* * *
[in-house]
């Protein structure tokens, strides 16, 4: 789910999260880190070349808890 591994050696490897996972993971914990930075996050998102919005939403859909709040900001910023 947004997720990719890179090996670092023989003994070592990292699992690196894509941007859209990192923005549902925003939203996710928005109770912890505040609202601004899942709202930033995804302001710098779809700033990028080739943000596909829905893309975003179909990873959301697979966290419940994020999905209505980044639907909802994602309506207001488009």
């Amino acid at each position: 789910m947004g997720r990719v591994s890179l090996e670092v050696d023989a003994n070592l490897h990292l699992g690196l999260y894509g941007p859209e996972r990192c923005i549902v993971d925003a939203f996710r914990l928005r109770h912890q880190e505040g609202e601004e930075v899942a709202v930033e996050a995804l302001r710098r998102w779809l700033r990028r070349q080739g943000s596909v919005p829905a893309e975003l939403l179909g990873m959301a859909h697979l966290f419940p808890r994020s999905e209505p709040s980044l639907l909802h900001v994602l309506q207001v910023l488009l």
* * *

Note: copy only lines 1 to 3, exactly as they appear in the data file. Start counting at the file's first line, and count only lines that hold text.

[in-house]
């Protein structure tokens, strides 16, 4: 789910999260880190070349808890 591994050696490897996972993971914990930075996050998102919005939403859909709040900001910023 947004997720990719890179090996670092023989003994070592990292699992690196894509941007859209990192923005549902925003939203996710928005109770912890505040609202601004899942709202930033995804302001710098779809700033990028080739943000596909829905893309975003179909990873959301697979966290419940994020999905209505980044639907909802994602309506207001488009």
């Amino acid at each position: 789910m947004g997720r990719v591994s890179l090996e670092v050696d023989a003994n070592l490897h990292l699992g690196l999260y894509g941007p859209e996972r990192c923005i549902v993971d925003a939203f996710r914990l928005r109770h912890q880190e505040g609202e601004e930075v899942a709202v930033e996050a995804l302001r710098r998102w779809l700033r990028r070349q080739g943000s596909v919005p829905a893309e975003l939403l179909g990873m959301a859909h697979l966290f419940p808890r994020s999905e209505p709040s980044l639907l909802h900001v994602l309506q207001v910023l488009l």